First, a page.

My wheelchair *ba dum tss*. Honestly, it is a close race between the quilt my grandmother made me:
Or my journal. It sounds cheesy, but I can get through a lot with that journal and a nice pen. It has been there with me for every agonizing step in the journey of life, and is filled with stories of triumph, love, happiness, and failure. There are broken hearts, healing souls, and introspective exploration melded between the soft black-and-white, swirled covers.
I am not a sentimental person, and that makes forming attachments to objects and belongings difficult. It has only been in the last few years that I have truly begun to understand what it means to be sentimental. Most of the items that I have come to know as sentimental items, are those that cannot be recreated. Items such as the quilts my grandmother has made, the words written on the pages of a journal, a pair of shoes, a hoodie, a soft blanket, a favorite coffee mug, and so much more.
The most interesting thing about sentimentality is that the items you think would hold sentimental value don’t, and it is often random items that remind you of a person, place or event. Quilts remind me of my grandma and aunt. They remind me of the months that my grandma spent learning to sew in order to produce hundreds of masks during the pandemic. It is listening to the embroidery machines machine-gunning in the background making every repeat every word louder in conversation. It isn’t the item, but the memories sewn into the item.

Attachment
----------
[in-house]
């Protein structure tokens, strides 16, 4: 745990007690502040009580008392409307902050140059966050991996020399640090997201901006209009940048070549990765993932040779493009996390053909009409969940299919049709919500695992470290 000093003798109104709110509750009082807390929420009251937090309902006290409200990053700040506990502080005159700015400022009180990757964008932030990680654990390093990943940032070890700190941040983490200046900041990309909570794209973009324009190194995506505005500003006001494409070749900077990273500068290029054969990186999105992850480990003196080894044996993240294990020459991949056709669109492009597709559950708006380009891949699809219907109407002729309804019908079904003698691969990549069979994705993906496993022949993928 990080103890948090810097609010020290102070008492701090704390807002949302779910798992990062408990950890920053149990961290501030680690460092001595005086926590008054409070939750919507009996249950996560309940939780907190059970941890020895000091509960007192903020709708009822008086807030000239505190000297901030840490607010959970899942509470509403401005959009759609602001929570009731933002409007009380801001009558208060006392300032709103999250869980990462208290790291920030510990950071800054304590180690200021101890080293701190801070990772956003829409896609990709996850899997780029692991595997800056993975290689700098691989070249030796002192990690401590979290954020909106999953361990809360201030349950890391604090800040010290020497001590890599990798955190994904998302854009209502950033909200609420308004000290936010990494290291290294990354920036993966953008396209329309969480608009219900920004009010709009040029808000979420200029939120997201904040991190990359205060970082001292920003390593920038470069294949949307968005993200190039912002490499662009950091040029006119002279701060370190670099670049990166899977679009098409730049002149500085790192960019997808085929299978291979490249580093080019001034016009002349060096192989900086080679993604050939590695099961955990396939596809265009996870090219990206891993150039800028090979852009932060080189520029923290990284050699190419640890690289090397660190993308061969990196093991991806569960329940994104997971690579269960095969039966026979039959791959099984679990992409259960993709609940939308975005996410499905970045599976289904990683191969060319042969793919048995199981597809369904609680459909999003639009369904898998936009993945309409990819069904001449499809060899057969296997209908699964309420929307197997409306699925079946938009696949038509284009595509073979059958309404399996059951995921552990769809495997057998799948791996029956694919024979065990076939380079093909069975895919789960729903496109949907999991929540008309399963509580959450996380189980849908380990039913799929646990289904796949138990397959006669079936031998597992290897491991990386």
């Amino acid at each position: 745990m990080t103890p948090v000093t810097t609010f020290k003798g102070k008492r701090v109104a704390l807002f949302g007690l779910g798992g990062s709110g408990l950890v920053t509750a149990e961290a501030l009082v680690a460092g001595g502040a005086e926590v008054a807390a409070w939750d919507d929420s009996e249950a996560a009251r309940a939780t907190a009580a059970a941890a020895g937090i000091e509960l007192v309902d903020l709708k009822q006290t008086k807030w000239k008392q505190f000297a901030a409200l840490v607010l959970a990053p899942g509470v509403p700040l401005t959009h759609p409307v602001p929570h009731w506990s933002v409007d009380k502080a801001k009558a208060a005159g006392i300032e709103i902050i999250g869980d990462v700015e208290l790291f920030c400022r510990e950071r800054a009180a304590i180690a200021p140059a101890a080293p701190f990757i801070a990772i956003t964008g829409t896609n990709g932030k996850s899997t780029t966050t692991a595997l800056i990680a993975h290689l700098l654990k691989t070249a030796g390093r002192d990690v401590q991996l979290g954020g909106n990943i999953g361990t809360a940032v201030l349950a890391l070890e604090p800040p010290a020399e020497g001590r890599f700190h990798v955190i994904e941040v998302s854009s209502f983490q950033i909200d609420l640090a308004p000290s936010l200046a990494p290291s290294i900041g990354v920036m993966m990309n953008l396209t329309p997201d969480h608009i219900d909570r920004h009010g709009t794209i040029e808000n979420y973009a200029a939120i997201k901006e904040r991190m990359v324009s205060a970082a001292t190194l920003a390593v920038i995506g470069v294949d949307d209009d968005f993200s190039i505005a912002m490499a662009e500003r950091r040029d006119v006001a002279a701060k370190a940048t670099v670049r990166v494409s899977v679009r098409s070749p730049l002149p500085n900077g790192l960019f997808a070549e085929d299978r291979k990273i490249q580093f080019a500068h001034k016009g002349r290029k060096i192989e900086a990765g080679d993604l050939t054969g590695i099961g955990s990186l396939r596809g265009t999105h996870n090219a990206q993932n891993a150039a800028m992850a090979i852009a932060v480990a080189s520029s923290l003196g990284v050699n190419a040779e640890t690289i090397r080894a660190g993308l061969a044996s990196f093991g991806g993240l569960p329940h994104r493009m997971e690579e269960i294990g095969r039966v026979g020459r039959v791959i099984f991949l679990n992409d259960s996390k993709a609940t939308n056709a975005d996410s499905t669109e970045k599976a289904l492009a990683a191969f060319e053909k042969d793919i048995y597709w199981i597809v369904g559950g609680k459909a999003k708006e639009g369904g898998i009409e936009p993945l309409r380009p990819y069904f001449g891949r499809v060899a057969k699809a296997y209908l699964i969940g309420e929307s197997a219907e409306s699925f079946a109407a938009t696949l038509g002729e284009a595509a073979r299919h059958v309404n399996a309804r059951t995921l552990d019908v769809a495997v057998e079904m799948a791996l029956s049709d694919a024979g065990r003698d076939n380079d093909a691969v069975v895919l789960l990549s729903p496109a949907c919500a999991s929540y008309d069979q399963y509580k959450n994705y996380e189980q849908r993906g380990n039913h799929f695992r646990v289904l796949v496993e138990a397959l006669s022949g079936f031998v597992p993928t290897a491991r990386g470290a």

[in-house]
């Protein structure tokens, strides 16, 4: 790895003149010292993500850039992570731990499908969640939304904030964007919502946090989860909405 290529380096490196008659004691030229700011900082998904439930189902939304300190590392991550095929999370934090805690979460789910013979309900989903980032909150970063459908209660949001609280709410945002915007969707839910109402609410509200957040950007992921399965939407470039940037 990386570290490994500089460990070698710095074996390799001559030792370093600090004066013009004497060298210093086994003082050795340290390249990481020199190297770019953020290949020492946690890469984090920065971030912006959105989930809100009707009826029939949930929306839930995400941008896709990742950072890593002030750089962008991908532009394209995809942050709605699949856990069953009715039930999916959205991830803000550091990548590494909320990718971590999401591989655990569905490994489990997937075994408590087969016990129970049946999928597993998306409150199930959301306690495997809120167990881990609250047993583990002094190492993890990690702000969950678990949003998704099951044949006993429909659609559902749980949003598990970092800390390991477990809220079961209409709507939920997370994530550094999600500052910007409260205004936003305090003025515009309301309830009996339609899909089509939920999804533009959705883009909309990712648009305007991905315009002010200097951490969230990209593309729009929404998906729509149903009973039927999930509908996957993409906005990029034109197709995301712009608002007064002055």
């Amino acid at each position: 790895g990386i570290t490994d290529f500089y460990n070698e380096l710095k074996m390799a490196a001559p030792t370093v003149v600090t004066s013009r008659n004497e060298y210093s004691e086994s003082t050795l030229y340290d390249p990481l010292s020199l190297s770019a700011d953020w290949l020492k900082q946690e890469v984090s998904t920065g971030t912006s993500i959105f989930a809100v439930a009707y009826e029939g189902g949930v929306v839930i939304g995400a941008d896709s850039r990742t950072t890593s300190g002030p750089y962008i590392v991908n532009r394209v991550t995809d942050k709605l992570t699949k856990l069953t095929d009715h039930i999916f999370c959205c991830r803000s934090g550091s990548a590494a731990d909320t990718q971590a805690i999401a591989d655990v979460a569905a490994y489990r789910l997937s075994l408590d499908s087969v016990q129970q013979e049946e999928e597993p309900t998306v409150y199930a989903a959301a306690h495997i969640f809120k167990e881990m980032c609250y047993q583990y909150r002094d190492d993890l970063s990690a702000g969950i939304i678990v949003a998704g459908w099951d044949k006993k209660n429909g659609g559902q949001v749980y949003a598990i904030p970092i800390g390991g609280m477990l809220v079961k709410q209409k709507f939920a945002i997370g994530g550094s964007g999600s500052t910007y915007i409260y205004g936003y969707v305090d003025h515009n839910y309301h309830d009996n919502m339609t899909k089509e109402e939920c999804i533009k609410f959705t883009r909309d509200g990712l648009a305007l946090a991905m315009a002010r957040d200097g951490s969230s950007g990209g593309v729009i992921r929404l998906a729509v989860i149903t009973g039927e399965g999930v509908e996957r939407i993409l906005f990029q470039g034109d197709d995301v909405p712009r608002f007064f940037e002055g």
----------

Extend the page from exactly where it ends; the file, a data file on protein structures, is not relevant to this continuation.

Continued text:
I am not a hunter nor gun enthusiast, but I will be adopting my grandmother’s muzzleloader and crossbow. She loves hunting and the muzzleloader sat above our fireplace most of my life. To me, it is as much a part of their house as the rafters in the framing. It has become as much a part of me as the bones in my body.
We all have silly possessions that invoke sentimentality. For me, that would have to be a laminated black whisker. In 2021 I adopted my cat, Gingko le Stinko. He has been paramount in helping me through anxiety and panic attacks. He lays with me when I am sick, sleeps with me, goes for walks outside on a leash with me in tow, and generally maintains a great demeanor for dispelling the hauntings of the mind. Thus, being the werido that I am, I laminated the first whisker that he ever shed. It is in that trusty journal I was speaking of earlier.